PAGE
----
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The 2003 Benjamin Franklin Medal in computer and cognitive science presented to John McCarthy (Stanford California). John McCarthy's multiple contributions to the foundations of artificial intelligence and computer science

Journal of the Franklin Institute
Publication Date
DOI: 10.1016/j.jfranklin.2003.12.023
  • Computer Science
  • Design
  • Mathematics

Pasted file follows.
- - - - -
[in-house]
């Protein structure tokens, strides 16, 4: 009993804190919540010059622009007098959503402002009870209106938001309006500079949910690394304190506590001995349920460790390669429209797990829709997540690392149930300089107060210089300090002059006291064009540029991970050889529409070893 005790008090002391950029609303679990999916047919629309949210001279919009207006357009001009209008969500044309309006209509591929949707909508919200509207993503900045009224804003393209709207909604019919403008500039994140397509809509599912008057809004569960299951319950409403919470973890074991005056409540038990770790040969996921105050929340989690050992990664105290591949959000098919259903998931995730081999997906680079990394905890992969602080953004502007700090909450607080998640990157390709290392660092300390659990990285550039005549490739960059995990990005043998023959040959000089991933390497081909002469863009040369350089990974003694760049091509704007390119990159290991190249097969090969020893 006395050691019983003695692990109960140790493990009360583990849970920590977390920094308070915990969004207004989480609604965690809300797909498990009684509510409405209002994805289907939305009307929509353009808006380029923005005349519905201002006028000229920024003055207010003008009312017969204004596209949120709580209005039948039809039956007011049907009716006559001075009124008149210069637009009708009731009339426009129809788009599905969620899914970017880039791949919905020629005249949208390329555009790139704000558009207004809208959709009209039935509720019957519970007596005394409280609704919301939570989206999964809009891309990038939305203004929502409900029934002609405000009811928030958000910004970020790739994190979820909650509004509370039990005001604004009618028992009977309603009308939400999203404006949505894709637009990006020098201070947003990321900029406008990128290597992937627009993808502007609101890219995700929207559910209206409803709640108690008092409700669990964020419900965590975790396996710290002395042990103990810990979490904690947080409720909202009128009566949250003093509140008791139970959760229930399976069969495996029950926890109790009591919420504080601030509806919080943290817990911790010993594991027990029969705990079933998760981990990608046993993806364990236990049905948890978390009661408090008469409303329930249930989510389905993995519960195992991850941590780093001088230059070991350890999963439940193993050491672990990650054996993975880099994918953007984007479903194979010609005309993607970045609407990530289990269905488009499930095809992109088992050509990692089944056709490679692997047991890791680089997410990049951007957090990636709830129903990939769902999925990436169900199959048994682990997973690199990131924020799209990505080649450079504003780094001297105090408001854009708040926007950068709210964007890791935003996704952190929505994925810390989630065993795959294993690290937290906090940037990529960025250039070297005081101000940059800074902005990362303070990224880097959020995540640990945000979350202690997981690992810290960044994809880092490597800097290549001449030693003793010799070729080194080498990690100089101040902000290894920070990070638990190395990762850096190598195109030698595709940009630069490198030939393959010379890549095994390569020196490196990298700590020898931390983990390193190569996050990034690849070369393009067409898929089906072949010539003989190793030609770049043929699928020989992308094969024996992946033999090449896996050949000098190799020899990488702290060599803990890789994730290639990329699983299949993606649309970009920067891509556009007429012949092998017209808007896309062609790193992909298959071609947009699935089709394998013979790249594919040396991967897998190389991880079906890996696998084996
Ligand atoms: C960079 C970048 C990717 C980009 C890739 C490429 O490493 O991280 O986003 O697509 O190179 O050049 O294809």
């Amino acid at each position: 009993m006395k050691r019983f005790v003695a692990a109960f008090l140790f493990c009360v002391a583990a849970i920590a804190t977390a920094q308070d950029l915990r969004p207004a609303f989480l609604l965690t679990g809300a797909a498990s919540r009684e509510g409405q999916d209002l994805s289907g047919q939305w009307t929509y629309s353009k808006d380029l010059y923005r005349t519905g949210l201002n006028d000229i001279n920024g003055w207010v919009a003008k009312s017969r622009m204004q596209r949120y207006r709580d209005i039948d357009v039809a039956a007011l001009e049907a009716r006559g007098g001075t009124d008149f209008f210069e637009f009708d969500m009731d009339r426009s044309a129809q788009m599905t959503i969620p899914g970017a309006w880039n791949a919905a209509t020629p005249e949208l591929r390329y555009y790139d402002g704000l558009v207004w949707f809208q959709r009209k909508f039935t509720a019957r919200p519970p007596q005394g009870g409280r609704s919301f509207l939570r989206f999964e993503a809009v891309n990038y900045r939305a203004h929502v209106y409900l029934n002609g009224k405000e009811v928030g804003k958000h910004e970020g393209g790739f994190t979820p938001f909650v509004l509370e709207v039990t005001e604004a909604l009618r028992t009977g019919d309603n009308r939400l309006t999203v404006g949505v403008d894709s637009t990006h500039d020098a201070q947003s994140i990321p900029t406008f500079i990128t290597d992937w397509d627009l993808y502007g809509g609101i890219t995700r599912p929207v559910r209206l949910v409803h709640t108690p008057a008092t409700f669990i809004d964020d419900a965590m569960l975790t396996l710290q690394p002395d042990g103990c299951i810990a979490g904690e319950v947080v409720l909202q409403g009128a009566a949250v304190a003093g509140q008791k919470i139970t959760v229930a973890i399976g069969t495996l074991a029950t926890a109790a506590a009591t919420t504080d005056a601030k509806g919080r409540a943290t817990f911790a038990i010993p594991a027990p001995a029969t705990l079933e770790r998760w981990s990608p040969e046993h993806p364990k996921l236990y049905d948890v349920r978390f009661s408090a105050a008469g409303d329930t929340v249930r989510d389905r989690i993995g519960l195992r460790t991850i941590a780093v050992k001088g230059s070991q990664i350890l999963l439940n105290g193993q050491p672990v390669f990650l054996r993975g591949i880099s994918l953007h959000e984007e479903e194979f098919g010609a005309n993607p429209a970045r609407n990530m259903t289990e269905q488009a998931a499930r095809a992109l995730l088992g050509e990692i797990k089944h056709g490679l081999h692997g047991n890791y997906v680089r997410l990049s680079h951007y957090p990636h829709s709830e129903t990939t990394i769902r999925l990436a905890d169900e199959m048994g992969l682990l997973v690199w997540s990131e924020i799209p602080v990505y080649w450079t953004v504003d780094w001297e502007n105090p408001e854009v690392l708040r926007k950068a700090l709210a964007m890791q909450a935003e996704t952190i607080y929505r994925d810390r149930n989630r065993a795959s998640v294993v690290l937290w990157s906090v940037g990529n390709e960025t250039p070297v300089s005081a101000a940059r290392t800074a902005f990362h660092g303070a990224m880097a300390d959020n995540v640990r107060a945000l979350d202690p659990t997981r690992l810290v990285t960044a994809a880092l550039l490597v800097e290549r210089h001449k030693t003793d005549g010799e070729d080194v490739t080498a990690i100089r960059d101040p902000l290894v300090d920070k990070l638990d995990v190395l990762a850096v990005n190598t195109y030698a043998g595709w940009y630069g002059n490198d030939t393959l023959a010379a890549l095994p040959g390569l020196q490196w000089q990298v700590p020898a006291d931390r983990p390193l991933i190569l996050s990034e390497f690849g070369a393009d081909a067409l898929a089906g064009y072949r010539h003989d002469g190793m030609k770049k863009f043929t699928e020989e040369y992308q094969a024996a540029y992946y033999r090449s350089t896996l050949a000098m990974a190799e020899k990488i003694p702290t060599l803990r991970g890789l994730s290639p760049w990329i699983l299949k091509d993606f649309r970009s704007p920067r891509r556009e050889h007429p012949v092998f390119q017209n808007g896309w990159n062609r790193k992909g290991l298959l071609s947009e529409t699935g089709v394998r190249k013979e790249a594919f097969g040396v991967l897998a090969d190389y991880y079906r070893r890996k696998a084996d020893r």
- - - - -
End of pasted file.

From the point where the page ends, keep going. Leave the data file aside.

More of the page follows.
Abstract Since the mid-1950s, John McCarthy has made seminal contributions to a remarkably diverse range of important areas in computer science. In this report, we examine several of these contributions: As one of the fathers of artificial intelligence, he originated the logic-based paradigm of artificial intelligence (AI) research, arguably both the most productive approach to AI problems to date and the most promising for the future. He invented the time shared use of computer systems for the interactive development of software, a technique that allowed a single computer of large capacity to appear to a large number of simultaneous users as if that machine were theirs alone. He invented the LISP programming language, creating a program language design for the first time that was based on mathematical foundations rather than a partial abstraction away from the underlying computer hardware. The practical impact of his work has been enormous. Functional programming languages, of which LISP was the first, remain widely used, and the programming language constructs he invented remain the basis of modern programming control structures. The notion of time sharing, which he invented, remains a principle paradigm for the use of large computers even today. McCarthy's use of logic was among the primary intellectual sources of logic programming and automated theorem proving, and of many of their important applications.

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